Health and grieving may appear to be conflicting perspectives but how we perceive death (as it relates to the cycle of life) could affect how we further pursue a healthy lifestyle after the loss of a family member or someone we loved. Staying healthy while processing such pain during grief and the loss of a loved one is important. Not only for mental health but physical and spiritual health too. Furthermore, there are healthy behaviors that you can do while grieving to ensure mental and physical well-being.
Activities like meditation, reading, writing, conversation, and mental distractions could be more effective alternatives for people who may be uncomfortable with counseling or sharing their emotions with strangers with whom they have no personal relationship. IF you cannot find a more effective coping mechanism than counseling to get through the day, you may find that counseling was not a bad option.I have found that many people who are moving forward in life while still grieving (with moments of emotional breakdown) swear by it, but there are no defined steps or levels of progress to anyone’s method of grieving (though many Western psychologists/psychiatrists and grief counselors have attempted to). Many people have managed to be able to express grief and heal while grieving by staying physically active and distracted to the point where they are fatigued to fall asleep (instead of thinking about the loss of their loved one once they finally settle down).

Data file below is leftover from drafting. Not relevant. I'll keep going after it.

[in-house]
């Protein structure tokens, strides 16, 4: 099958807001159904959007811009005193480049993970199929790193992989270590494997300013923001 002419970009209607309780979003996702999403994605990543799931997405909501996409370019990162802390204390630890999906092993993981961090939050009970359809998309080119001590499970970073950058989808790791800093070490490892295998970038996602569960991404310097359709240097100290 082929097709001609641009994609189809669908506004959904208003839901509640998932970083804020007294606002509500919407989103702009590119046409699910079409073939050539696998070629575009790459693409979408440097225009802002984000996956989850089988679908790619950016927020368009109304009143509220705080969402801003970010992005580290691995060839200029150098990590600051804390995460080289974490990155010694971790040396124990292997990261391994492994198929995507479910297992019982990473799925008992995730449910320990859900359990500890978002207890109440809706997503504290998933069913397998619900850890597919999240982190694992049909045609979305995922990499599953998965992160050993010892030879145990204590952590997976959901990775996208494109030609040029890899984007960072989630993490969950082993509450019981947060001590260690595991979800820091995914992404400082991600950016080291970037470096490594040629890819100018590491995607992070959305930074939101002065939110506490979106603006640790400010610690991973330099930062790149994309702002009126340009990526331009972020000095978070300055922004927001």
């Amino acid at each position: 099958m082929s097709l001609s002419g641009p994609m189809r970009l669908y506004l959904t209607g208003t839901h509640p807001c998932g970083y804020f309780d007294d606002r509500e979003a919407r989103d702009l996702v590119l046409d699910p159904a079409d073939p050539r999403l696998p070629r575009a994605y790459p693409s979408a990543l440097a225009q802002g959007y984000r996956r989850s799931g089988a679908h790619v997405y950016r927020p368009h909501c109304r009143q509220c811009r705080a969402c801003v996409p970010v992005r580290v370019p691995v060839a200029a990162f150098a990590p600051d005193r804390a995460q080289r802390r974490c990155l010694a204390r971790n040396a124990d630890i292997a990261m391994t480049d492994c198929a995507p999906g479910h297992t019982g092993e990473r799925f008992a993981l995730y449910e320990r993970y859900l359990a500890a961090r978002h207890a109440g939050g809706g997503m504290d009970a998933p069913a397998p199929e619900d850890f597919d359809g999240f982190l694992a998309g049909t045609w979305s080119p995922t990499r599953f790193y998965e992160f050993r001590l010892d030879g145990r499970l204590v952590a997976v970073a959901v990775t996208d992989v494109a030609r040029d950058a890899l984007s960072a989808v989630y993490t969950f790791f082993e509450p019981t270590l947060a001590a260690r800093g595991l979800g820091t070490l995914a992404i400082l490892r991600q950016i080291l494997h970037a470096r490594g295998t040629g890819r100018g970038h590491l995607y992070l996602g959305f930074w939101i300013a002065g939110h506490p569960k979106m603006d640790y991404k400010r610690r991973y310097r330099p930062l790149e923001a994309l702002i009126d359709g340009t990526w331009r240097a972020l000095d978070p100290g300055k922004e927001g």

Moving Forward in Life
The daily life of physical health is just as important as mental health when it comes to losing a loved one. According to the article ” A Guide To Grieving During The Holidays” by mental health counselor Donna F. Pincus, “When you are grieving, your mental and physical well-being are intimately connected.” From my personal experience, when I lost a brother-in-law to suicide this past summer, mental pain is much more unbearable if you are not physically healthy. Your body has enough to deal with when you are emotionally unstable. Getting adequate sleep, eating healthy, drinking plenty of water, and getting some form of physical exercise are all crucial parts of staying physically healthy while processing grief.
I will caution if you have been sedentary before your loss that you get back into physical activity slowly to prevent physical pain and injury from becoming an uncomfortable distractor. The cortisol levels associated with pain and distress mentally could create the onset of an unwanted chronic or terminal illness; however, if you feel that that is not such a bad outcome (while you are grieving), you may benefit from some form of grief counseling. Spirituality could prove to be an effective means of coping (along with those who may be religious types), but you must discover how to better express grief and how (and whether) it will work for you.
Spirituality and the Grieving Process